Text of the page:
Supporting the Core Knowledge sequence is the Riggs literacy program. The Riggs method is a phonics-based program that began 120 years ago by Dr. Samuel T. Orton. The program teaches students the foundational sounds made by letters and groups of letters. As young students learn to read, they are able to sound out words by using the phonograms already instilled in them. They are able to compare the sounds with words they already know until they eventually speak the correct combination. As they do this, they can identify what is right and what is not. In doing so, students learn to become self-sufficient in reading alone. It offers practical support to teach the following language arts "strands" and various components of cognitive development:
  • "Explicit" phonics with dictated initial letter formation
  • Phonemic and graphemic awareness
  • Correct spelling with the standardized 47 spelling rules of English
  • Fluent oral and silent reading
  • Oral and print comprehension
  • Vocabulary
  • Pronunciation and speech
  • Creative and organizational composition
  • Grammar, syntax, punctuation and capitalization
  • Analytical and inferential thinking
  • Auditory, visual, verbal, and motor cognitive development in:
    • Attention
    • Discrimination
    • Association
    • Memory

Want to Know More?

We offer training sessions designed to inform parents about basic information pertaining to Riggs, as well as how to effectively work with your student(s) using Riggs’s techniques outside of the classroom.

Alphabetized Phonogram List

Quick Guide to Riggs Spelling Markings

Phonogram
Sound Represented
Word Examples
a /a/ - /A/ - /ah/-/aw/ at, la•zy, want, talk
b /b/ big
c /k/ - /s/ cat, cent
d /d/ dad
e /e/ - /E/ end, e•ven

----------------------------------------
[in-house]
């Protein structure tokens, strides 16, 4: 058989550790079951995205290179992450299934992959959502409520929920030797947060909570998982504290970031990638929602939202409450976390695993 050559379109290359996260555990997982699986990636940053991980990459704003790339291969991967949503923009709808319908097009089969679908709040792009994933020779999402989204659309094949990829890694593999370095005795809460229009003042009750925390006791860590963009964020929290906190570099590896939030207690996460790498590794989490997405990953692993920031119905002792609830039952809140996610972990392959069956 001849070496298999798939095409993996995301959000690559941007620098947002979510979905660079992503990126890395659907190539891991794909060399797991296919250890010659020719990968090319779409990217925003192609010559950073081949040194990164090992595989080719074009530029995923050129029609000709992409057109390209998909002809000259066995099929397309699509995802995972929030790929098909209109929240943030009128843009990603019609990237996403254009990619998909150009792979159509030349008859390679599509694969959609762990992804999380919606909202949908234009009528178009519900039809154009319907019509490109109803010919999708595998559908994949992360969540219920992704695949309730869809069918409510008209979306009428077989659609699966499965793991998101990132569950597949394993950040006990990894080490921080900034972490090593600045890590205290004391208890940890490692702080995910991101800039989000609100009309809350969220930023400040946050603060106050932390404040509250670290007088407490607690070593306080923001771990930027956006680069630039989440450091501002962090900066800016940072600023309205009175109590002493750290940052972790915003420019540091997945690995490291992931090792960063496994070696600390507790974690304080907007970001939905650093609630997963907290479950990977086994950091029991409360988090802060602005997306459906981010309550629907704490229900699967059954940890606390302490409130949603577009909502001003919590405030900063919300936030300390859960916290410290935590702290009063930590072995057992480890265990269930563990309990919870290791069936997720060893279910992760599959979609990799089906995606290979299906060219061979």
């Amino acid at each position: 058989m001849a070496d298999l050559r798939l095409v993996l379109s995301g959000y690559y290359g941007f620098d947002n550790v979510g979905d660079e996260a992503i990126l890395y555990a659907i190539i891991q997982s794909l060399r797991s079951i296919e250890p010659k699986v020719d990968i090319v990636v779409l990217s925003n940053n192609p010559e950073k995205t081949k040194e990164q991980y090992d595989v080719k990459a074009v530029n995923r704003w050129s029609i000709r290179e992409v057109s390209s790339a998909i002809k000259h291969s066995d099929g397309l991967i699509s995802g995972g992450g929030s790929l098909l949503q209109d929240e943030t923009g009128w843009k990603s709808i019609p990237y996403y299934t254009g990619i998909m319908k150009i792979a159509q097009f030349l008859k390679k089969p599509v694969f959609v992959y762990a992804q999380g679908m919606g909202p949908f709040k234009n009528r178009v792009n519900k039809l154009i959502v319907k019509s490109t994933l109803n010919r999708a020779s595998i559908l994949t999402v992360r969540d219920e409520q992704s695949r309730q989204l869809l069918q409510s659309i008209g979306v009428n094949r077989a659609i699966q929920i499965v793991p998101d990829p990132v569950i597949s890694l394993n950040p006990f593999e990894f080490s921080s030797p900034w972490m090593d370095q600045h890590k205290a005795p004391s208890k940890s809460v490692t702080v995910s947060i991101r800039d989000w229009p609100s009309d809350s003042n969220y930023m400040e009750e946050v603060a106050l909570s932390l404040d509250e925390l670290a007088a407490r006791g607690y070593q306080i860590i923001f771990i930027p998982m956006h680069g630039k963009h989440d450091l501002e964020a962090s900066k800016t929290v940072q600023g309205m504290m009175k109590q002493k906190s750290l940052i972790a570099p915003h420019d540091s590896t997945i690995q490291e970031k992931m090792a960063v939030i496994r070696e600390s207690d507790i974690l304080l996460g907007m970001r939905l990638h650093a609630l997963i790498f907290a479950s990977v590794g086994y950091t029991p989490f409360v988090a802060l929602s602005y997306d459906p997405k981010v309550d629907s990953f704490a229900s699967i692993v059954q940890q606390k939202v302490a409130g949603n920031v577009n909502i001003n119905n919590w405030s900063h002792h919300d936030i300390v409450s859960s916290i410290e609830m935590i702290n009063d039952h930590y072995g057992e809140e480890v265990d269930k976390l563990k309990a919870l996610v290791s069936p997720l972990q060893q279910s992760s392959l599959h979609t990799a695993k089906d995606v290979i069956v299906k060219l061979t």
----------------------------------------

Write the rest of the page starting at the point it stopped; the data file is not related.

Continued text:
f /f/ fast
g /g/ - /j/ good, gym
h /h/ hat
i /i/ - /I/ - /E/ it, i•tem, ra•di•o
j /j/ just
k /k/ kit
l /l/ let
m /m/ met
n /n/ nice
o /ah/ - /O/ - /OO/ - /aw/ odd, go, to cost
p /p/ pan
qu /kw/ quit
r /r/
(not /er/ or /ruh/)
ran
s /s/ - /z/ sit, as
t /t/ tip
u /u/ - /U/ - /OO/ - /oo/ us, u•nit, true, put
v /v/ vase
w /w/ walk
x /ks/ box
y /y/ (consonant)
/i/ - /I/ - /E/ (vowel)
yard, gym, by, ba•by
z /z/ zip
ai /A/
two-letter /A/ that we do not use at the end of English words*
mail
ar /ar/ (the pirate phongram) car
au /aw/
that we do not use at the end of English words*
sauce
aw /aw/
that we do use at the end of English words
saw
ay /A/
two-letter /A/ that we do use at the end of English words
may
ch /ch/ - /k/ - /sh/ child, echo, chef
-ci /sh/
short letter /sh/ used at the beginning of most syllables after the first one
spa•cious
ck /k/
two-letter /k/ used only after a single vowel which says /a/ - /e/ - /i/ - /o/ - /u/
back (-ack -eck -ick -ock -uck)
dge /j/
three-letter /j/ used only after a single vowel which says /a/ - /e/ - /i/ - /o/ - /u/
edge (-adge -edge -idge -odge -udge)
ea /E/ - /e/ - /A/ eat, bread, steak
ear /er/
the ear of early
ear•ly
-ed /ed/ - /d/ - /t/
(past tense ending)
graded, pulled, picked
ee /E/
double E always says /E/
feet
ei /A/ - /E/
that we do not use at the end of English words*
veil, ceiling
eigh /A/
four-letter /A/
weigh
er /er/
the er of her
her
eu /OO/ - /U/
that we do not use at the end of English words*
neutral, feud
ew /OO/ - /U/
that we do use at the end of English words
grew, few